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Bolted Joint Design: The Difference Between Tension, Shear and Bending Joints

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There are several different ways loads can be applied to bolted joints, each of them leading to specific effects on that joint that are the result of how the joint is loaded and responds to the load.

Common load types include tension, shear and bending joints, each of which gets its name from the type of external load applied to that joint.

Tension Joints

Tension-LoadA tension joint is affected by loads attempting to pull the joint apart, with the forces on joint and its bolt essentially parallel to the bolts’ axes. Tensile forces work to stretch/separate the joint, with the tension load adding stress to the bolt.

Think of a bolt experiencing tension like a spring. Pull a spring by its end and you’ll see it stretch but revert to its original shape when released. But if a spring stretches too far, it remains stretched.

In a tension joint, the bolts need to serve as clamps. When the bolt and nut are tightened, it produces tensile pre-stress, which equals the compressive stress introduced in the joint. The joint’s longevity and behavior will depend on the tightness of the clamped bolts, and how long they can maintain preload.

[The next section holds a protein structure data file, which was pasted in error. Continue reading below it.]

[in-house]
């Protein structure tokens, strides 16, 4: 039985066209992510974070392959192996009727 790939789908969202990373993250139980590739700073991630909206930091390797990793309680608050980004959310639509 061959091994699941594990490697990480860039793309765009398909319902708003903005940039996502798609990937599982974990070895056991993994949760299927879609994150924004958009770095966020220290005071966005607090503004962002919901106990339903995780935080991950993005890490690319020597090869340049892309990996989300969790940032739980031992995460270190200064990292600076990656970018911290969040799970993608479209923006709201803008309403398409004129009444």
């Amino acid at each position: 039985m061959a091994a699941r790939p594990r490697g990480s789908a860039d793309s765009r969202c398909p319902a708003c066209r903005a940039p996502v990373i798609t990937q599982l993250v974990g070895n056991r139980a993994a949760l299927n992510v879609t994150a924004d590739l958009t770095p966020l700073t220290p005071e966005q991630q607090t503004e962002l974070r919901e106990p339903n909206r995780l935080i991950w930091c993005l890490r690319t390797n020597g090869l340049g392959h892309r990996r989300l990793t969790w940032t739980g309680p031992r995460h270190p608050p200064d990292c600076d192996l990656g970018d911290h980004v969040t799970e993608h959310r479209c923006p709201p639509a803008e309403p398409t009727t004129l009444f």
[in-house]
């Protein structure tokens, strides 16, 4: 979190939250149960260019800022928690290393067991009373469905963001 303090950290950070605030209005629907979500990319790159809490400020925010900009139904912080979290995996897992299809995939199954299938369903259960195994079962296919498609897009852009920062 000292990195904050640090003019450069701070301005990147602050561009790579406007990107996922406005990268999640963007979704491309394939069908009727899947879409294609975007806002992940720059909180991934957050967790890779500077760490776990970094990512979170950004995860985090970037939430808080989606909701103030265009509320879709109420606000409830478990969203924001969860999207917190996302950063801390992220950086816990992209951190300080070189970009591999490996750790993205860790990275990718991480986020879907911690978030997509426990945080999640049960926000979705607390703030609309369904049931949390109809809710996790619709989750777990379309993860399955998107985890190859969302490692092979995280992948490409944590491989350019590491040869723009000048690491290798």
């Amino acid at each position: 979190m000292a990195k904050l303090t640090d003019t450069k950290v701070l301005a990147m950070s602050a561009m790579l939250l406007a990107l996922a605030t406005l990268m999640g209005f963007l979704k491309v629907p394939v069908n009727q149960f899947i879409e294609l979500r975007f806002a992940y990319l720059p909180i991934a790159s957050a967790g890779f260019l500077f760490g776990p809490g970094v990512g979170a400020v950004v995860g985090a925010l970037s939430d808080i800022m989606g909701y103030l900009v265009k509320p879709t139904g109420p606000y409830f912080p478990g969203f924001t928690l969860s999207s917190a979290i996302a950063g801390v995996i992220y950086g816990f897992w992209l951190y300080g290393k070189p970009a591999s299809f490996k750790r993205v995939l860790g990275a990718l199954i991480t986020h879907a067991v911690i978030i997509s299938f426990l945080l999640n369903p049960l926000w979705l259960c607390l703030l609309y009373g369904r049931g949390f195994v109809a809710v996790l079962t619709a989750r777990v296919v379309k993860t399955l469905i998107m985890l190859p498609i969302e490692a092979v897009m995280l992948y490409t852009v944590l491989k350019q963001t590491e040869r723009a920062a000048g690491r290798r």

If the clamping force is incorrect, several types of joint failure may occur, including bolt fatigue, loosening due to vibration, hydrogen embrittlement and stress corrosion cracking.

Shear Joints

Shear-LoadThese are bolted joints where the applied loading is at a right angle to the fastener axis. Failure in shear joints occurs when joint members slip sideways past each other and cut the fastener.

In some shear joints, the joint strength depends solely on the shear strength of the bolts. These are known as “bearing type” joints. Bolt tension during assembly is less important, as long as the fastener is retained in the assembly.

Other shear joints use initial clamp load to resist slip and require frictional force between joint members. Shear forces must overpower clamp load friction, which is usually greater than the shear strength of the fastener.

This type of joint, sometimes referred to as a friction-type or slip critical joint, is often found in the construction industry.

Bending Joints

Bending-LoadThese are bolted joints in an application that has exposed the joint to a bending force, leading to both shear and tension load affecting the fastener.

Use extreme care when working with a joint that’s been subjected to bending, as the combination of tension and shear loads can have a significant impact on the joint’s strength and behavior.

Bolted joints require safe and reliable tools. Maxpro is proud to provide these tools to a variety of different industries. We are the world’s leading supplier of RAD torque wrenches and calibrate every tool we sell at our A2LA-accredited lab.

Contact Maxpro today to learn how we can assist you in your next project.

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